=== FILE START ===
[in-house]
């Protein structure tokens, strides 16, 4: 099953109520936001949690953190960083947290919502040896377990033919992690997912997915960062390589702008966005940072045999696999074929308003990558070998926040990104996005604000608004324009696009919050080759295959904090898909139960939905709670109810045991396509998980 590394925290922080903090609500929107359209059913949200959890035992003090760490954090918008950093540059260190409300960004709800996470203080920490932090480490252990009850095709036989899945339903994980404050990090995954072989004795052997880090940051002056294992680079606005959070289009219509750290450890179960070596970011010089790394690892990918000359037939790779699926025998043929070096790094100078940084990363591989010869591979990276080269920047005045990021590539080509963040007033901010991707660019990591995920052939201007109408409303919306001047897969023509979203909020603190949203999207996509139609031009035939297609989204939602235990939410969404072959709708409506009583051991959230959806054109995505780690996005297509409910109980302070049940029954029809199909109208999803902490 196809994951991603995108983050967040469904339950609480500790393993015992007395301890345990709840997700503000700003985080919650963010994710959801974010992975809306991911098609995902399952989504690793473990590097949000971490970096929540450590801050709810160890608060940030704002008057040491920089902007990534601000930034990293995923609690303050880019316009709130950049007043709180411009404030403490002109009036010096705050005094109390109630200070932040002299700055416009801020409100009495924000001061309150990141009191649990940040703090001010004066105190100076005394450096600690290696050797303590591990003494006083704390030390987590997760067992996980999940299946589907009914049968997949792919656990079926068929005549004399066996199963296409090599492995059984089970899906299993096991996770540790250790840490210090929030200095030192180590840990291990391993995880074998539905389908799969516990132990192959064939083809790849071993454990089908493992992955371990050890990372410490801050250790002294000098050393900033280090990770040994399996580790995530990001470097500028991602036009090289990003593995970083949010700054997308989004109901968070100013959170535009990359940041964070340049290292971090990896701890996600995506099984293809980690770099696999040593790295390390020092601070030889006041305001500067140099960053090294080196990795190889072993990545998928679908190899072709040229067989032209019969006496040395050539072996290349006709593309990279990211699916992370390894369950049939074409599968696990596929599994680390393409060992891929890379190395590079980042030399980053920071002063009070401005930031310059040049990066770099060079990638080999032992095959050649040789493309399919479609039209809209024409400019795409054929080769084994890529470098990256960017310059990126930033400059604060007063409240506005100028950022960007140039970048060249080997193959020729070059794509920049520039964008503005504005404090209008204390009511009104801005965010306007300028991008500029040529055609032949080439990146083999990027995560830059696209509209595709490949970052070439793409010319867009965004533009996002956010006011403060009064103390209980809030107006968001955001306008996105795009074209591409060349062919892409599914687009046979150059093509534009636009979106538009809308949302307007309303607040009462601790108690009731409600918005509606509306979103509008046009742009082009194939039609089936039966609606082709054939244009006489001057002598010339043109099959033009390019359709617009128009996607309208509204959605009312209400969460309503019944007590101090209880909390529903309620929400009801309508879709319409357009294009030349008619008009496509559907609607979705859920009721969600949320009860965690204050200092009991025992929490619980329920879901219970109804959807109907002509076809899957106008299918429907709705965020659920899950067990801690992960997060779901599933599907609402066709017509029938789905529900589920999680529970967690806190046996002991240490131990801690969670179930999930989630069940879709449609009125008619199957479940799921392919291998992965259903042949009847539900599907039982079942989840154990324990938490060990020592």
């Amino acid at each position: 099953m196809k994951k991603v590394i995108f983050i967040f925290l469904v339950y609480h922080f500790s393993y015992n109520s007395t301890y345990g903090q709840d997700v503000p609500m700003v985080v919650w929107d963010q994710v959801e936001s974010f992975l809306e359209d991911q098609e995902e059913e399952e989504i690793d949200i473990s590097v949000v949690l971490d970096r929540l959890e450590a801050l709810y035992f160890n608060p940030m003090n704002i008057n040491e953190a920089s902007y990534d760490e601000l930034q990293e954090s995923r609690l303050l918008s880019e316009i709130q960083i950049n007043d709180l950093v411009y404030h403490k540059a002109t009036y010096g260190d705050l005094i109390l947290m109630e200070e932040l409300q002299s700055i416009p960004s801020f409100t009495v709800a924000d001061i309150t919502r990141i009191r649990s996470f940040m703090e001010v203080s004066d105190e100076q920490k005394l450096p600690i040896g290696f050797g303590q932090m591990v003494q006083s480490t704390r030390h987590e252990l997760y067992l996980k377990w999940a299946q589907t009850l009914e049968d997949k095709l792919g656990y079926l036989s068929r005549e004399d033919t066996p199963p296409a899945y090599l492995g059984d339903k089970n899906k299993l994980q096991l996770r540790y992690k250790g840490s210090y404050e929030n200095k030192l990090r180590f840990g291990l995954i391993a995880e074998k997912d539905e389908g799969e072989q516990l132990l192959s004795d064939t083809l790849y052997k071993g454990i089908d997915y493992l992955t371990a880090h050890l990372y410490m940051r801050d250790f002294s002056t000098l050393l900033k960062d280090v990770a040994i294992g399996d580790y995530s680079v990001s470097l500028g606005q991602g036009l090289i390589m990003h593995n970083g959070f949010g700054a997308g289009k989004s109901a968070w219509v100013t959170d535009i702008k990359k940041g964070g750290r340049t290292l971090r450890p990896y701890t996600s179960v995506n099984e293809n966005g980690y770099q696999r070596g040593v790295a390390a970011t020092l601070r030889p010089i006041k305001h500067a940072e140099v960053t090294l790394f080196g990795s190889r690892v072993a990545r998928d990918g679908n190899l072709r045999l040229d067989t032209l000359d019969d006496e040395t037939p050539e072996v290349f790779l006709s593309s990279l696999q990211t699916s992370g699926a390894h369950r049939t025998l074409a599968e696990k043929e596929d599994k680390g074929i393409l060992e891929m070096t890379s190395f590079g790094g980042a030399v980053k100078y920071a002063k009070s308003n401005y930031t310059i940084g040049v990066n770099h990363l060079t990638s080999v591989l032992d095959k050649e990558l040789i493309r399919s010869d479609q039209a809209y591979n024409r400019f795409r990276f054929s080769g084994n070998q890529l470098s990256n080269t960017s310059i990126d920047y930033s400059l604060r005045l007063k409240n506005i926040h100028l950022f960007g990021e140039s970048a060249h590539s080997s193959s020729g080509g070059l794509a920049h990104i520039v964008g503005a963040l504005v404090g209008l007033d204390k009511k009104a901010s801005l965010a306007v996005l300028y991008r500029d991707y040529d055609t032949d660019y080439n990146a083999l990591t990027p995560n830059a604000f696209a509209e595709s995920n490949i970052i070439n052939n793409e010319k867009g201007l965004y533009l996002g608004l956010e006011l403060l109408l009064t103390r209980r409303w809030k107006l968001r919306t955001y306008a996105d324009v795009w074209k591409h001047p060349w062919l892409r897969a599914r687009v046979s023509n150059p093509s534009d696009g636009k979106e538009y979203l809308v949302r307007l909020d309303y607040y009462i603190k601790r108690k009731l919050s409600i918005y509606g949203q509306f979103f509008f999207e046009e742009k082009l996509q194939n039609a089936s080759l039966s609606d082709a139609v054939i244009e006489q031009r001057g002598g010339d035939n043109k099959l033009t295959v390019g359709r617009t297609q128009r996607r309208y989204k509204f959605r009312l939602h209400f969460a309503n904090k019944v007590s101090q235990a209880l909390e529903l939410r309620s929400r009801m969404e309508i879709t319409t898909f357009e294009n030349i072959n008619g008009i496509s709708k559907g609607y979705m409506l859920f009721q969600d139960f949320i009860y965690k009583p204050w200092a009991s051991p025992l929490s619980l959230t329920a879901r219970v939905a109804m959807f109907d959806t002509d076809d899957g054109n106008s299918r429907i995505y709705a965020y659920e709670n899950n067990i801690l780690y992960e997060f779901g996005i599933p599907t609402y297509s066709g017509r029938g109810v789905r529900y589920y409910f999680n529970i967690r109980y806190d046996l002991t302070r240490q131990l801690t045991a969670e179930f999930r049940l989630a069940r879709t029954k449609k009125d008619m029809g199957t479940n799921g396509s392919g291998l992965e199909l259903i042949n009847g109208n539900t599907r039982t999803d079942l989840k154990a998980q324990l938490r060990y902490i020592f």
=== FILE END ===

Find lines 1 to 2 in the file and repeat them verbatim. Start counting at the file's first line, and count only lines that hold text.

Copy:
[in-house]
């Protein structure tokens, strides 16, 4: 099953109520936001949690953190960083947290919502040896377990033919992690997912997915960062390589702008966005940072045999696999074929308003990558070998926040990104996005604000608004324009696009919050080759295959904090898909139960939905709670109810045991396509998980 590394925290922080903090609500929107359209059913949200959890035992003090760490954090918008950093540059260190409300960004709800996470203080920490932090480490252990009850095709036989899945339903994980404050990090995954072989004795052997880090940051002056294992680079606005959070289009219509750290450890179960070596970011010089790394690892990918000359037939790779699926025998043929070096790094100078940084990363591989010869591979990276080269920047005045990021590539080509963040007033901010991707660019990591995920052939201007109408409303919306001047897969023509979203909020603190949203999207996509139609031009035939297609989204939602235990939410969404072959709708409506009583051991959230959806054109995505780690996005297509409910109980302070049940029954029809199909109208999803902490 196809994951991603995108983050967040469904339950609480500790393993015992007395301890345990709840997700503000700003985080919650963010994710959801974010992975809306991911098609995902399952989504690793473990590097949000971490970096929540450590801050709810160890608060940030704002008057040491920089902007990534601000930034990293995923609690303050880019316009709130950049007043709180411009404030403490002109009036010096705050005094109390109630200070932040002299700055416009801020409100009495924000001061309150990141009191649990940040703090001010004066105190100076005394450096600690290696050797303590591990003494006083704390030390987590997760067992996980999940299946589907009914049968997949792919656990079926068929005549004399066996199963296409090599492995059984089970899906299993096991996770540790250790840490210090929030200095030192180590840990291990391993995880074998539905389908799969516990132990192959064939083809790849071993454990089908493992992955371990050890990372410490801050250790002294000098050393900033280090990770040994399996580790995530990001470097500028991602036009090289990003593995970083949010700054997308989004109901968070100013959170535009990359940041964070340049290292971090990896701890996600995506099984293809980690770099696999040593790295390390020092601070030889006041305001500067140099960053090294080196990795190889072993990545998928679908190899072709040229067989032209019969006496040395050539072996290349006709593309990279990211699916992370390894369950049939074409599968696990596929599994680390393409060992891929890379190395590079980042030399980053920071002063009070401005930031310059040049990066770099060079990638080999032992095959050649040789493309399919479609039209809209024409400019795409054929080769084994890529470098990256960017310059990126930033400059604060007063409240506005100028950022960007140039970048060249080997193959020729070059794509920049520039964008503005504005404090209008204390009511009104801005965010306007300028991008500029040529055609032949080439990146083999990027995560830059696209509209595709490949970052070439793409010319867009965004533009996002956010006011403060009064103390209980809030107006968001955001306008996105795009074209591409060349062919892409599914687009046979150059093509534009636009979106538009809308949302307007309303607040009462601790108690009731409600918005509606509306979103509008046009742009082009194939039609089936039966609606082709054939244009006489001057002598010339043109099959033009390019359709617009128009996607309208509204959605009312209400969460309503019944007590101090209880909390529903309620929400009801309508879709319409357009294009030349008619008009496509559907609607979705859920009721969600949320009860965690204050200092009991025992929490619980329920879901219970109804959807109907002509076809899957106008299918429907709705965020659920899950067990801690992960997060779901599933599907609402066709017509029938789905529900589920999680529970967690806190046996002991240490131990801690969670179930999930989630069940879709449609009125008619199957479940799921392919291998992965259903042949009847539900599907039982079942989840154990324990938490060990020592």